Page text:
The Huffman Historic District is a historic neighborhood in eastern Dayton, Ohio, United States. Formed at the end of the nineteenth century primarily by a wealthy businessman, it has long been home to people of many different occupations and numerous places on the social ladder. After seeing very few changes throughout the twentieth century, it was named a historic site in the 1980s.
The Josiah Kirby House is a historic residence in the city of Wyoming, Ohio, United States. Erected in the late nineteenth century, it was originally the home of a prominent Cincinnati-area businessman and politician, and it has been designated a historic site.
The Riddle–Friend House is a historic residence in Wyoming, Ohio. Constructed in the early nineteenth century, it has been home to some of the area's earliest residents, and it has been named a historic site as a rare survivor of the city's earliest years.
Twin Oaks, also known as the "Robert Reily House", is a historically significant residence in the city of Wyoming, located near Cincinnati in the southwestern corner of the U.S. state of Ohio. Constructed in the middle of the nineteenth century, it was the home of Robert Reily, one of the leading citizens of early Wyoming. Its heavy stone architecture features a mix of two important architectural styles of the period, and it has been named a historic site.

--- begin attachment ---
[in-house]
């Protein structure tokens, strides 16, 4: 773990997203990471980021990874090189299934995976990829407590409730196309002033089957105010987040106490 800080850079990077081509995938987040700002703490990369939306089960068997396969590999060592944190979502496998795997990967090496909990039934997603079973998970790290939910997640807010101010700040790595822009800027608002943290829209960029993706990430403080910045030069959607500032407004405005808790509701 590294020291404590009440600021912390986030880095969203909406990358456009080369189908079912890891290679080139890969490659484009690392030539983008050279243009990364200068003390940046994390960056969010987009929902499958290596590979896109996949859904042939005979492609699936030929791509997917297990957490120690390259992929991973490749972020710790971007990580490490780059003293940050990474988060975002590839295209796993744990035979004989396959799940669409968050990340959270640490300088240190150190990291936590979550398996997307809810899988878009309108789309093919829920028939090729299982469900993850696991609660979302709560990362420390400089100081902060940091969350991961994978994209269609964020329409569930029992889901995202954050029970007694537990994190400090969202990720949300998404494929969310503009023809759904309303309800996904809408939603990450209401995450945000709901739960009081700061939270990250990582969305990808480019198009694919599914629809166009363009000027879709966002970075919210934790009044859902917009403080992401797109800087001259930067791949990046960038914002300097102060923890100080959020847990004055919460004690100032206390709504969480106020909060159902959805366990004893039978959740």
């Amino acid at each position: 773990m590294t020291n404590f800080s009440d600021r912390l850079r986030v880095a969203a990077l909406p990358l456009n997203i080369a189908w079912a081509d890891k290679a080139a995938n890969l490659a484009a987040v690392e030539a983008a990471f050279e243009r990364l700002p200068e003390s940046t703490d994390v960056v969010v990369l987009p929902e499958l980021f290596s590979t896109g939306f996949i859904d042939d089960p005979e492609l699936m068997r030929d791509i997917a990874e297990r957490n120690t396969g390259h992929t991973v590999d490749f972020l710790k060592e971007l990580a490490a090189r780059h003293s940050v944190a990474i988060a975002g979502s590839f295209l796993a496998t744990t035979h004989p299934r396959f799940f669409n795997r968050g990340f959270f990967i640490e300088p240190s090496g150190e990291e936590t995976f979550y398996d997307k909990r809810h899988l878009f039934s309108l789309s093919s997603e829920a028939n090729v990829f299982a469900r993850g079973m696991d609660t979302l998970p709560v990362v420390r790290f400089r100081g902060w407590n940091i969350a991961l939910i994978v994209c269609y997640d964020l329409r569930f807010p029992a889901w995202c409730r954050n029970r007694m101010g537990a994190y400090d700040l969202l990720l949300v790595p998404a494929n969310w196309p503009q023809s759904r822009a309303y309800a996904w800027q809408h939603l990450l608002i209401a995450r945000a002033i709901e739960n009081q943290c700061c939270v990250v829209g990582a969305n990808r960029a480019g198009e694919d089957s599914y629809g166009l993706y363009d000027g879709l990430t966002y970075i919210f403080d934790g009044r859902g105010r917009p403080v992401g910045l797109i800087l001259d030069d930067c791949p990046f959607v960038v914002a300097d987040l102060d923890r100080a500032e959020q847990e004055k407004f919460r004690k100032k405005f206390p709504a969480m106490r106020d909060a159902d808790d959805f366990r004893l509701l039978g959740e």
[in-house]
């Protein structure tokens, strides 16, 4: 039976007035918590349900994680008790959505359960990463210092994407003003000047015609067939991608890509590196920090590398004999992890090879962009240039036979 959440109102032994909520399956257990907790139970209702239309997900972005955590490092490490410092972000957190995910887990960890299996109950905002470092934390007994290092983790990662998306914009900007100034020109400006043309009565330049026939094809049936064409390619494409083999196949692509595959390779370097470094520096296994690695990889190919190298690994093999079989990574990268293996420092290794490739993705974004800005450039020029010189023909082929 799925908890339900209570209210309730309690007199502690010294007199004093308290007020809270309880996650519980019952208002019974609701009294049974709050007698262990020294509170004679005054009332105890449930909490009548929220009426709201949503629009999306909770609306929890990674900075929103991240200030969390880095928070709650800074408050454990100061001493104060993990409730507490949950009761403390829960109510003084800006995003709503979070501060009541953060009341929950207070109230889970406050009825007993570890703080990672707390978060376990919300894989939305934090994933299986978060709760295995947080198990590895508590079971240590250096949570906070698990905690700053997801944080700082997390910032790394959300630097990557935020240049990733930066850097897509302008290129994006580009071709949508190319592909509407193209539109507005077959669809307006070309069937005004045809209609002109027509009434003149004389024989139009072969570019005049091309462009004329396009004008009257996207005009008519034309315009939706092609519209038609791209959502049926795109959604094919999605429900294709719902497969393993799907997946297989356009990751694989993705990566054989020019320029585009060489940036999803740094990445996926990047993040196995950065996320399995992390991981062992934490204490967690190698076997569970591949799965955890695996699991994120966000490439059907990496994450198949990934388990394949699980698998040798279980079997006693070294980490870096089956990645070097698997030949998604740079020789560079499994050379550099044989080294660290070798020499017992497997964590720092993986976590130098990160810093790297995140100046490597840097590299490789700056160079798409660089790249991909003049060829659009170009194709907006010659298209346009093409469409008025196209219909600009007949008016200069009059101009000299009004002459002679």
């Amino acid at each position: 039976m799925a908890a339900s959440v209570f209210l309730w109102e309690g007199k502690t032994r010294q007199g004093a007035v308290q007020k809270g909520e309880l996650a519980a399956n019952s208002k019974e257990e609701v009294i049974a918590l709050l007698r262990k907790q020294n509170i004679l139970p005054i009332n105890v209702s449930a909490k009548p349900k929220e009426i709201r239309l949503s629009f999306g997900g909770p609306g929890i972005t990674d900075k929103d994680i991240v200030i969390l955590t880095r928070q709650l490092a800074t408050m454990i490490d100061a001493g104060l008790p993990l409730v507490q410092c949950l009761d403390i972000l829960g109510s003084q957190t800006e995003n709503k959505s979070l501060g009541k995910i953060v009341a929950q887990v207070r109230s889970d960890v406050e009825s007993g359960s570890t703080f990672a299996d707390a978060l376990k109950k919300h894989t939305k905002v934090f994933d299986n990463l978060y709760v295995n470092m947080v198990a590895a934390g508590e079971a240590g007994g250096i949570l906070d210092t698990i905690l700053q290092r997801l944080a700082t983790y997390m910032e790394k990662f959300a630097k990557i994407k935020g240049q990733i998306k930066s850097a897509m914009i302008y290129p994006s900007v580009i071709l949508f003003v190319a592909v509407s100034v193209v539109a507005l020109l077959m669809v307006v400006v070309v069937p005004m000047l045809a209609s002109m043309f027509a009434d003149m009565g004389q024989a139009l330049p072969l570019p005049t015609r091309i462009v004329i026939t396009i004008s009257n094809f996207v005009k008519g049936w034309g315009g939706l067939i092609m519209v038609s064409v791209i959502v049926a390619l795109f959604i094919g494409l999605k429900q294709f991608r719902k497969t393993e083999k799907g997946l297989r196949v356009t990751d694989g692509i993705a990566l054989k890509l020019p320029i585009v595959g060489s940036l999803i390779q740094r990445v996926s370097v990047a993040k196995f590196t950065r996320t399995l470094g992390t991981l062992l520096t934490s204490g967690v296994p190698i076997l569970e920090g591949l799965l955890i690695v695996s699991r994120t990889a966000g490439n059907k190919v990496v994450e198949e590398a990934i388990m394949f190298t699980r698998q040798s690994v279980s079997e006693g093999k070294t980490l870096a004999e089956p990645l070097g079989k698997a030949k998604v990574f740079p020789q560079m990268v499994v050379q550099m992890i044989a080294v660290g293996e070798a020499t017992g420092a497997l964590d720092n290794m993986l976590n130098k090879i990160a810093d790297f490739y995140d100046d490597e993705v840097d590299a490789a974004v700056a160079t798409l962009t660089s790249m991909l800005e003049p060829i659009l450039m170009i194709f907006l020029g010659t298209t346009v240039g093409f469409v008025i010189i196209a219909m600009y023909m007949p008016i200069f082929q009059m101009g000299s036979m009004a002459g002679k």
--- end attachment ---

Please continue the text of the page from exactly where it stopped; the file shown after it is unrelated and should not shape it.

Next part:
The Alkire House is a historic residence in the Columbus suburb of Westerville, Ohio, United States. Constructed during the middle of the nineteenth century and used both as a residence and as a slave-smuggling safehouse, it retains much of its original fabric, and it has been designated a historic site.
The North Hatfield Historic District encompasses a small rural village in Hatfield, Massachusetts. It consists of a small cluster of buildings along West Street and Depot Road in the vicinity of a former railroad station. It includes a few buildings associated with the railroad, including a depot and freight buildings, as well as commercial and residential structures, most of which postdate the 1848 arrival of the railroad. The village was important in the community as an arrival point for immigrants working in its fields and industry. The district was listed on the National Register of Historic Places in 1997.